Wurlitzer Company History
Piano production by Wurlitzer began in 1880 in the Wurlitzer factory in Cincinnati, Ohio.  The Wurlitzer Company was established in 1856 by Franz Rudolph Wurlitzer, who started the business from a long family foundation of instrument making. Dating back to the 17th century, the Wurlitzer family history started with Hans Andreas Wurlitzer, a renowned violin maker.
Well in the 1900s, Wurlitzer Company was known for the variety of instruments they sold, including pianos, organs, jukeboxes, melodeons and more.  Many instruments were imported from Europe and sold under the Wurlitzer company name.
By 1914, when Rudolph Wurlitzer died, the company footprint had expanded across the United States, with factories for building vertical pianos in North Tonawanda, NY, and grand pianos in de Kalb, Illinois.
Throughout the 1990s, the following piano brands were produced and owned by the Wurlitzer name: Apollo, Julius Bauer, Melville Clark, De Kalb, Farney, Kingston, Student Butterfly Clavichord, Kurtzmann, Merriam, Schaff Bros., Spinette Strad and Underwood. In the early 1990s, having recently acquired Chickering pianos, the company’s ownership was in flux and was bought by Baldwin in 1995.
Wurlitzer Piano Characteristics
The Wurlitzer piano brand can be found on a wide range of pianos. From various stylistic influences such as Florentine, Spanish and French, to entirely different models like spinet, upright, grand / baby grand, and electronic, Wurlitzer is a diverse brand known for many different aesthetics.
Most popular as an early American brand, Wurlitzer is iconized as a well-made, good-sounding piano. Especially when they went to market with their upright, Spinette model pianos, Wurlitzer was targeting the everyday American audience. For this reason, they were found in many cafés, homes, and studios throughout the 1900s.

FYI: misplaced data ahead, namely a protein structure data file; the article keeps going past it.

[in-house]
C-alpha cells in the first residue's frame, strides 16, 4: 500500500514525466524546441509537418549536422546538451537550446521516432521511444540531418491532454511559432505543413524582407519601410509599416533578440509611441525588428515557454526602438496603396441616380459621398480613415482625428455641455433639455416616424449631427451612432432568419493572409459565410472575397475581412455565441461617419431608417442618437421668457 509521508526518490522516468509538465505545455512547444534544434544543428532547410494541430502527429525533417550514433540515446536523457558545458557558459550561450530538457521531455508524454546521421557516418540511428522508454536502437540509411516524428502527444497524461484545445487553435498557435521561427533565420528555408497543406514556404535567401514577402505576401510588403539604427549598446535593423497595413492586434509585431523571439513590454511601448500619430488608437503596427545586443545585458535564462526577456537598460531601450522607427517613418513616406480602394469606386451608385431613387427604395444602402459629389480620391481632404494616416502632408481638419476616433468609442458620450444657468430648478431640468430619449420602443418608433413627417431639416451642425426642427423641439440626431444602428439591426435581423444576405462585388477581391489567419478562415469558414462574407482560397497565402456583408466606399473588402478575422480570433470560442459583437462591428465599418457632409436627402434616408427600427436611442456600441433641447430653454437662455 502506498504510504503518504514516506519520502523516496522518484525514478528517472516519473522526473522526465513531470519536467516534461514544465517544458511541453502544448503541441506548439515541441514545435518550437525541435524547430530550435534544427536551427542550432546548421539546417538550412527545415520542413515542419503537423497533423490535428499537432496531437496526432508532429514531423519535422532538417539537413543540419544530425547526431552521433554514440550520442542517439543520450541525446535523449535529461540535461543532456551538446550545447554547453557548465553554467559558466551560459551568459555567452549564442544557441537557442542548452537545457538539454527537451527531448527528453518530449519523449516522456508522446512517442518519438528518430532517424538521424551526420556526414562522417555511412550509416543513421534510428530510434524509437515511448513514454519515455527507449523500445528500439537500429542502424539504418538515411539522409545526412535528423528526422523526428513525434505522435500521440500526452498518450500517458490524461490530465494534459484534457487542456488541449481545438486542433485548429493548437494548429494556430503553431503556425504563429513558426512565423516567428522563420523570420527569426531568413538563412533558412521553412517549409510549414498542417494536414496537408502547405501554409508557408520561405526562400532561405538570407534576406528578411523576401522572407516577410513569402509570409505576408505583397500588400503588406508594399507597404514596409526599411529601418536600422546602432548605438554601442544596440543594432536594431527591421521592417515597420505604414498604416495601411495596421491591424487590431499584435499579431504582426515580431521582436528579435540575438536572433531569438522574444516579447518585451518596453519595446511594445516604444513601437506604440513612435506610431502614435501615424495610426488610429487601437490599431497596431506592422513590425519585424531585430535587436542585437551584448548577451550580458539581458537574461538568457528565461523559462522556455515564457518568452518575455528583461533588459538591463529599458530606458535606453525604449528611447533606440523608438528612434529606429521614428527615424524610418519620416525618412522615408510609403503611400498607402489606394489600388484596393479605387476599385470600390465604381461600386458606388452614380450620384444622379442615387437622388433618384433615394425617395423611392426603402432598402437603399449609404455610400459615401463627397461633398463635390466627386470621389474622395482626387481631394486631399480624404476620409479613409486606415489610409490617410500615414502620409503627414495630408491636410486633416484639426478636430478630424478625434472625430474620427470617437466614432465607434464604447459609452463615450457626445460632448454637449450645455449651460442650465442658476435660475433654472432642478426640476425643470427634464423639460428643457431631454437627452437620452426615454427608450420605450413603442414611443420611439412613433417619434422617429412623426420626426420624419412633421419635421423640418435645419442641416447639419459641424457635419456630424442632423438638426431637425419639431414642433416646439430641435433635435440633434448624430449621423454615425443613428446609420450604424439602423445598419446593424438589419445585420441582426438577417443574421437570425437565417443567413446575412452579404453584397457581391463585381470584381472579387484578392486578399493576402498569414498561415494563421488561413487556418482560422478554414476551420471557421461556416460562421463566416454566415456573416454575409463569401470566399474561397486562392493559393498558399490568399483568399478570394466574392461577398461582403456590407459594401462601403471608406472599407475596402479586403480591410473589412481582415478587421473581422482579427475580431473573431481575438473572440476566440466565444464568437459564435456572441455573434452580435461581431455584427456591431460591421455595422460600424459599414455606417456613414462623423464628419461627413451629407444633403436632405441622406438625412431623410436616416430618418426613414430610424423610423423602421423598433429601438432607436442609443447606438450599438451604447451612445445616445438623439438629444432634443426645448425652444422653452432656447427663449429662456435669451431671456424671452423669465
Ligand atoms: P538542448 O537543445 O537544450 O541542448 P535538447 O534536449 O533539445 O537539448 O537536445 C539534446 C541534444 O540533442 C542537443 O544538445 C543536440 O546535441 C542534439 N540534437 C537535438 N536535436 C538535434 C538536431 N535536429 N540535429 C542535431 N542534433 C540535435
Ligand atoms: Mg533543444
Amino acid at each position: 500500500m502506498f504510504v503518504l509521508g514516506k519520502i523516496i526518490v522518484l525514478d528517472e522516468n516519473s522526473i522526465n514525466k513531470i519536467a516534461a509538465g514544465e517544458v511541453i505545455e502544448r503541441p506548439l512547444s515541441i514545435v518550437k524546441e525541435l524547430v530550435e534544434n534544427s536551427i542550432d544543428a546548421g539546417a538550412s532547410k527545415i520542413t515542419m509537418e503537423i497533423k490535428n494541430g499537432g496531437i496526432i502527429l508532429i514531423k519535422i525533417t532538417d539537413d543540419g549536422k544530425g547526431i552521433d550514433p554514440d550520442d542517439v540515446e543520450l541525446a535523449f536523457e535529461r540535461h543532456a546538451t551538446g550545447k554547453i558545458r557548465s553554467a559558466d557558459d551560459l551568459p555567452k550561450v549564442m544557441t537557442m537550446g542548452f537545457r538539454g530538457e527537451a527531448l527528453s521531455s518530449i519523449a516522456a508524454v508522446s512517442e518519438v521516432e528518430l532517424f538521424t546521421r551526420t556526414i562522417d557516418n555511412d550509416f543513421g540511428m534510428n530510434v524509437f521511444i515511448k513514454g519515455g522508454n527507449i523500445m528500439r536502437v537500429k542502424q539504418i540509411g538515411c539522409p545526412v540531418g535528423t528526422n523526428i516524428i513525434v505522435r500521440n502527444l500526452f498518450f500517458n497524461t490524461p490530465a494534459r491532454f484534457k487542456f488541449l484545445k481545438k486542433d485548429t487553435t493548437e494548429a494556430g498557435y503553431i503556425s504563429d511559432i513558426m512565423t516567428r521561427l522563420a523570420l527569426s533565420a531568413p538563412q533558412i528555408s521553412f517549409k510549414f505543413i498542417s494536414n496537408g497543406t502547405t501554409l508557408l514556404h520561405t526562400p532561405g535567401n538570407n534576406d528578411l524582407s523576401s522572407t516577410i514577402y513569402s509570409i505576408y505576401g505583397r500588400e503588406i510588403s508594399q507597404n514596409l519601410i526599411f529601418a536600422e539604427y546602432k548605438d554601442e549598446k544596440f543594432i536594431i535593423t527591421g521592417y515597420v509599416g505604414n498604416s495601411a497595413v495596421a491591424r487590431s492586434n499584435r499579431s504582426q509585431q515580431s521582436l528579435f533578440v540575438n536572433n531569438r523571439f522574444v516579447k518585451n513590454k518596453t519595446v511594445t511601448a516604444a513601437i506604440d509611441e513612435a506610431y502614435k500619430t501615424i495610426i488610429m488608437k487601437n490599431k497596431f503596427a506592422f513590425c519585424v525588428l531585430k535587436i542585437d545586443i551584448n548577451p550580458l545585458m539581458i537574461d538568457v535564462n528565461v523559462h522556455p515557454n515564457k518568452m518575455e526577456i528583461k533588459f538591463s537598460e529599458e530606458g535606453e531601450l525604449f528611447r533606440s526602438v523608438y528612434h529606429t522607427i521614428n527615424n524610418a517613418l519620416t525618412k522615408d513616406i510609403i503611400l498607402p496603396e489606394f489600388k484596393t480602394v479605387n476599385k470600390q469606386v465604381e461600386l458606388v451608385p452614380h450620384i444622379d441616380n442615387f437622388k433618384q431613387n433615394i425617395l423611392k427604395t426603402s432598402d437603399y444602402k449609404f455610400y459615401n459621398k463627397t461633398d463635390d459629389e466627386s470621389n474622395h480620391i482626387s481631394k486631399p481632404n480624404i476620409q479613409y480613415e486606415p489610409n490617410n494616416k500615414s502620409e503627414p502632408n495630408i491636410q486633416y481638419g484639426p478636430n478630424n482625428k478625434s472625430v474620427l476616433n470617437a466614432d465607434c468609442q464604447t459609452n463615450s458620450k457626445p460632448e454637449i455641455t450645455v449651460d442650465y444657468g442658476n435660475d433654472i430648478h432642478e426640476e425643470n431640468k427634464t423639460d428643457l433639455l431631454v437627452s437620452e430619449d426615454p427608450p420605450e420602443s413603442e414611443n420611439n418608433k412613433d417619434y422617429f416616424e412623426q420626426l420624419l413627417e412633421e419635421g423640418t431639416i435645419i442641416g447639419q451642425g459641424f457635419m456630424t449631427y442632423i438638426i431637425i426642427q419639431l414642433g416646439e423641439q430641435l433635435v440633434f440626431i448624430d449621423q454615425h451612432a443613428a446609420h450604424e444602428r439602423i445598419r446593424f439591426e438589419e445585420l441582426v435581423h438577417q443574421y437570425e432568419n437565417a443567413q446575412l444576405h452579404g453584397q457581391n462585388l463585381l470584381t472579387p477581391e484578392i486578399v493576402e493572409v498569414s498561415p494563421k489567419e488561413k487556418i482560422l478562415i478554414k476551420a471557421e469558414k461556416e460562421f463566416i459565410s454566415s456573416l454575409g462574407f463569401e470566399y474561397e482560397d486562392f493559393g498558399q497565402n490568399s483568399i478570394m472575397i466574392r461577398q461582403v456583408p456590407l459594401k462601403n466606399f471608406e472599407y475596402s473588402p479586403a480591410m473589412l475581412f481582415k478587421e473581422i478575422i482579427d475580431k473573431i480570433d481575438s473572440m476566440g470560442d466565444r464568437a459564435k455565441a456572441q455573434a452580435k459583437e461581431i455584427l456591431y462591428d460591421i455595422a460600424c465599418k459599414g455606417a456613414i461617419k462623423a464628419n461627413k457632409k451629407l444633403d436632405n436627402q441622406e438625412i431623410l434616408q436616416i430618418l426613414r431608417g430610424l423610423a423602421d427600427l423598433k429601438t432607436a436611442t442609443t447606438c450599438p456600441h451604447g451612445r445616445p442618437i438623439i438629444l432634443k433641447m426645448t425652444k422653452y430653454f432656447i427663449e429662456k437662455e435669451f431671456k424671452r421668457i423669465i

Restored Value of Wurlitzer Pianos
Because of the popularity of the brand, many Wurlitzer piano owners are curious about the value of their instrument. Whether it was passed down through a family or purchased in the early 1990s under Baldwin’s production, Wurlitzer pianos maintain their value relatively well.
With the wide range of piano types and styles, the restored value can widely range. That said, for the early 1900 Wurlitzers restored with historical accuracy in mind, the value could be up to $20,000. At Lindeblad, we have worked on many Wurlitzer pianos and their affiliated brands. We understand the importance of maintaining the defining historical characteristics of a piano.
Do you have a piano produced by the Wurlitzer company?
Talk with one of our team members today about its value.
 Pierce, W. Robert. Pierce Piano Atlas: Anniversary Edition, 2017 Our 70th Year. Albuquerque: Ashley, 2017. Print.